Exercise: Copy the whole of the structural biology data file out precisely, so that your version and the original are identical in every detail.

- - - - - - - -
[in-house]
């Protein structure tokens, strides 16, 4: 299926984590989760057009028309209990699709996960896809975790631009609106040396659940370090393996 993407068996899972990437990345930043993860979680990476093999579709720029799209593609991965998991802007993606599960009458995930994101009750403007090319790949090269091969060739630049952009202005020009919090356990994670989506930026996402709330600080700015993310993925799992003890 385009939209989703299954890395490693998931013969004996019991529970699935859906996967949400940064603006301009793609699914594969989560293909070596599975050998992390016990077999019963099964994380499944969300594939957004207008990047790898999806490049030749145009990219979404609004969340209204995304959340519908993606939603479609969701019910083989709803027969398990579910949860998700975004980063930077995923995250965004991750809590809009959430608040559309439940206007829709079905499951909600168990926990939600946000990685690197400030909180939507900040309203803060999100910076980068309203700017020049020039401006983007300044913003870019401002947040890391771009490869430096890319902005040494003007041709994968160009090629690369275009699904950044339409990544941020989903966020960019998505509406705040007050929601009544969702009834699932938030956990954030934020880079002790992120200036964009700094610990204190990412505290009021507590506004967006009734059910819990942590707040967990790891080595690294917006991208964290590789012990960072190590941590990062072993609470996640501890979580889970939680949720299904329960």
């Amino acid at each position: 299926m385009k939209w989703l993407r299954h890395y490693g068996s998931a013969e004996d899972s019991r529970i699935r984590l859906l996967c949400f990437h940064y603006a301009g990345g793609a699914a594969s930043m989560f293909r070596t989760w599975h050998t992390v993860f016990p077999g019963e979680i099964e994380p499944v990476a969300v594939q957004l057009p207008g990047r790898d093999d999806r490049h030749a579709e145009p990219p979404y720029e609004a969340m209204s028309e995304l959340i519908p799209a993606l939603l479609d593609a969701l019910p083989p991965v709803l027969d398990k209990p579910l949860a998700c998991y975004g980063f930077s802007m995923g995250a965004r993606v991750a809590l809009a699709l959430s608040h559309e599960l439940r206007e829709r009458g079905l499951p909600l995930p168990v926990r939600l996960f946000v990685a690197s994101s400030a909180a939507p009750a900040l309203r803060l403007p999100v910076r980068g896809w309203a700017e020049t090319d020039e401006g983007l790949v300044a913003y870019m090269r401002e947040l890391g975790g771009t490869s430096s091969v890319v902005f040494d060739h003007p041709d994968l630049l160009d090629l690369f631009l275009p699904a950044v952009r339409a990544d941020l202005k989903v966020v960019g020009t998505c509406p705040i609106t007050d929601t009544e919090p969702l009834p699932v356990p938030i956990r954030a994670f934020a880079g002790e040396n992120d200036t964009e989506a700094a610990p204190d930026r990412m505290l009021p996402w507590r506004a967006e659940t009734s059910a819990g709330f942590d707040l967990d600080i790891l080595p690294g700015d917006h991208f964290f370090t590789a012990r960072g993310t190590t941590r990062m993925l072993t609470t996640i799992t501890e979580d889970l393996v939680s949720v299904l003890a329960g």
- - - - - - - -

[in-house]
């Protein structure tokens, strides 16, 4: 299926984590989760057009028309209990699709996960896809975790631009609106040396659940370090393996 993407068996899972990437990345930043993860979680990476093999579709720029799209593609991965998991802007993606599960009458995930994101009750403007090319790949090269091969060739630049952009202005020009919090356990994670989506930026996402709330600080700015993310993925799992003890 385009939209989703299954890395490693998931013969004996019991529970699935859906996967949400940064603006301009793609699914594969989560293909070596599975050998992390016990077999019963099964994380499944969300594939957004207008990047790898999806490049030749145009990219979404609004969340209204995304959340519908993606939603479609969701019910083989709803027969398990579910949860998700975004980063930077995923995250965004991750809590809009959430608040559309439940206007829709079905499951909600168990926990939600946000990685690197400030909180939507900040309203803060999100910076980068309203700017020049020039401006983007300044913003870019401002947040890391771009490869430096890319902005040494003007041709994968160009090629690369275009699904950044339409990544941020989903966020960019998505509406705040007050929601009544969702009834699932938030956990954030934020880079002790992120200036964009700094610990204190990412505290009021507590506004967006009734059910819990942590707040967990790891080595690294917006991208964290590789012990960072190590941590990062072993609470996640501890979580889970939680949720299904329960």
């Amino acid at each position: 299926m385009k939209w989703l993407r299954h890395y490693g068996s998931a013969e004996d899972s019991r529970i699935r984590l859906l996967c949400f990437h940064y603006a301009g990345g793609a699914a594969s930043m989560f293909r070596t989760w599975h050998t992390v993860f016990p077999g019963e979680i099964e994380p499944v990476a969300v594939q957004l057009p207008g990047r790898d093999d999806r490049h030749a579709e145009p990219p979404y720029e609004a969340m209204s028309e995304l959340i519908p799209a993606l939603l479609d593609a969701l019910p083989p991965v709803l027969d398990k209990p579910l949860a998700c998991y975004g980063f930077s802007m995923g995250a965004r993606v991750a809590l809009a699709l959430s608040h559309e599960l439940r206007e829709r009458g079905l499951p909600l995930p168990v926990r939600l996960f946000v990685a690197s994101s400030a909180a939507p009750a900040l309203r803060l403007p999100v910076r980068g896809w309203a700017e020049t090319d020039e401006g983007l790949v300044a913003y870019m090269r401002e947040l890391g975790g771009t490869s430096s091969v890319v902005f040494d060739h003007p041709d994968l630049l160009d090629l690369f631009l275009p699904a950044v952009r339409a990544d941020l202005k989903v966020v960019g020009t998505c509406p705040i609106t007050d929601t009544e919090p969702l009834p699932v356990p938030i956990r954030a994670f934020a880079g002790e040396n992120d200036t964009e989506a700094a610990p204190d930026r990412m505290l009021p996402w507590r506004a967006e659940t009734s059910a819990g709330f942590d707040l967990d600080i790891l080595p690294g700015d917006h991208f964290f370090t590789a012990r960072g993310t190590t941590r990062m993925l072993t609470t996640i799992t501890e979580d889970l393996v939680s949720v299904l003890a329960g």